Urban Wire Automation’s effects on jobs are more complicated than you might think
Daniel Kuehn
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As artificial intelligence and technology have advanced, Americans have become increasingly preoccupied with how automation will affect workers. If robots can do the same jobs as humans without needing a paycheck or a lunch break, will workers be displaced and pushed into low-quality jobs that are (for now) beyond the reach of automation?

Level-headed analysts point out that automation is a mixed bag: workers could lose jobs in sectors that automate, plenty of new work will be available, and we’ll all benefit if goods and services are produced more efficiently. This analysis is fair, but as Uber Advanced Technologies Group (Uber ATG) recently pointed out, the effects of automation could be complicated and could expand job opportunities for workers in automating sectors of the economy.

Uber ATG is the division of Uber that works on self-driving technologies, including self-driving vehicles in the trucking industry. Its recently published article “The Future of Trucking” predicts how self-driving vehicles could increase trucking jobs by shifting the type of trucking work that humans are responsible for.

Self-driving vehicles are suited to long-haul trucking because highway driving is straightforward and requires fewer split-second decisions and complicated maneuvers. Long-haul truckers also log longer hours than their local trucker counterparts, which raises important health and safety concerns that don’t come up when a robot is at the wheel.

Humans are likely to dominate local trucking jobs, even as self-driving vehicles encroach on long-haul jobs. Uber ATG points out that traffic and efficiency improvements in long-haul trucking because of self-driving vehicles will generate more work for local truckers. Self-driving vehicles would haul loads across the country, and increased activity would boost total trucking jobs as humans deliver locally, creating jobs in an automating sector.

But this could still cause disruption for truckers. Long-haul truckers require a different commercial driver’s license than local truckers, and the license classes required for local truckers are less frequently taught at training centers. Some truckers might need new licenses, and training centers might need to change their programming to accommodate changes. But these new practices and requirements would unfold slowly, and it is unlikely that this retraining would be very disruptive.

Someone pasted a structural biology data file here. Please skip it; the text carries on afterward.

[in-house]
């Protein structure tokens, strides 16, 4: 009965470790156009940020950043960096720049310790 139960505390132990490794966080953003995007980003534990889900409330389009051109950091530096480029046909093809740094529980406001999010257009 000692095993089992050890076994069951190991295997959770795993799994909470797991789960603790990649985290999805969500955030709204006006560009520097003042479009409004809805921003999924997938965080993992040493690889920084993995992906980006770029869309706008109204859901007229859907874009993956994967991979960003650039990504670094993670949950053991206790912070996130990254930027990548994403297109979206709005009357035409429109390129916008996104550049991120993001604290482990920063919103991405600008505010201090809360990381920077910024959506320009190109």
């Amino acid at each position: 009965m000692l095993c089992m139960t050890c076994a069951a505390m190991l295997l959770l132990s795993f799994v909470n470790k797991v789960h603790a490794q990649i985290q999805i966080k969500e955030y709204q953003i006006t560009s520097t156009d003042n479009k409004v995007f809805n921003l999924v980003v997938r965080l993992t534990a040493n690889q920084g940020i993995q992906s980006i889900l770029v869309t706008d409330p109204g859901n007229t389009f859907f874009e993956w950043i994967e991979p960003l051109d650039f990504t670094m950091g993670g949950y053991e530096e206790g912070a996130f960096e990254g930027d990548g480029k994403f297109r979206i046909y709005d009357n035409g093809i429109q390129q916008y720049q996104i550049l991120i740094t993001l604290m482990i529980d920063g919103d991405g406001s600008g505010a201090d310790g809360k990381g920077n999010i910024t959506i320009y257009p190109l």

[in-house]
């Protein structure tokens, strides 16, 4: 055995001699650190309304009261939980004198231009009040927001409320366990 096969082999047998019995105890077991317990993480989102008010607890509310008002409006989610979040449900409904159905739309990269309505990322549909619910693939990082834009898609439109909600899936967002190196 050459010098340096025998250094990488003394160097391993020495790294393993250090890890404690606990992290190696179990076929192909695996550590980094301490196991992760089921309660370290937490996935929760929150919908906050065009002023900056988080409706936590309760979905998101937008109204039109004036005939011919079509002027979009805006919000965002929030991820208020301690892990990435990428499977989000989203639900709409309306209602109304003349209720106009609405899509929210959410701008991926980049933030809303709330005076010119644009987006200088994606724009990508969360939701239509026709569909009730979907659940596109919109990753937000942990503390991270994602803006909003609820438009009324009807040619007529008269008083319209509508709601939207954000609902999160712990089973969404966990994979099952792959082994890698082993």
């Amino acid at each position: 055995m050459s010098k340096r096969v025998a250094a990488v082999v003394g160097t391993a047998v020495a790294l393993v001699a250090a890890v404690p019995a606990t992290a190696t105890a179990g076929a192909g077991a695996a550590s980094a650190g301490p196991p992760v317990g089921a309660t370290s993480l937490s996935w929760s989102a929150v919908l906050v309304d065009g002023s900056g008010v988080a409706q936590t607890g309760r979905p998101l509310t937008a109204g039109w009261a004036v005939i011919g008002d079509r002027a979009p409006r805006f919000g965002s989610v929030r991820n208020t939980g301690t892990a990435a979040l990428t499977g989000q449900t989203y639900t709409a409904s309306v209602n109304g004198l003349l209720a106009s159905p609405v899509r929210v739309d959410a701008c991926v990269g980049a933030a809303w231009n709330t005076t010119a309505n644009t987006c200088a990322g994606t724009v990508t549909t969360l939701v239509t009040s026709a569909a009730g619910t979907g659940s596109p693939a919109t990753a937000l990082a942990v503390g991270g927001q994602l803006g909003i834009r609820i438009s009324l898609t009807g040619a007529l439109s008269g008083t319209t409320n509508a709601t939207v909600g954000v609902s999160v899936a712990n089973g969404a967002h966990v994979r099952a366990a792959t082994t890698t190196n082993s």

Uber is not a disinterested party in these analyses, of course. The company is interested in trucking because of a service it offers called Uber Freight, which helps truckers connect to loads, much like how people connect with an Uber driver to get a ride.

Nevertheless, independent economists have pointed out that even within industries that automate, automation can expand employment opportunities.

In a new paper on artificial intelligence, economist James Bessen explains that consumer responsiveness to price changes helps determine whether automation eliminates or creates jobs in a sector. If demand for a product increases sufficiently as a result of automation, either because the product is less expensive or of a higher quality, that additional demand could employ more workers, even if workers play a smaller role in production.

The Uber ATG and Bessen analyses offer no guarantee to workers. In some industries, automation might decimate the workforce and result in reallocation. But a robust workforce development system, responsive higher education system, and reliable social safety net can cushion that blow. But we don’t need to face the future of work assuming that technological development and workers’ interests are always opposed.


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Research Areas Workforce
Tags Workforce development Beyond high school: education and training Technology, trade, and automation
Policy Centers Income and Benefits Policy Center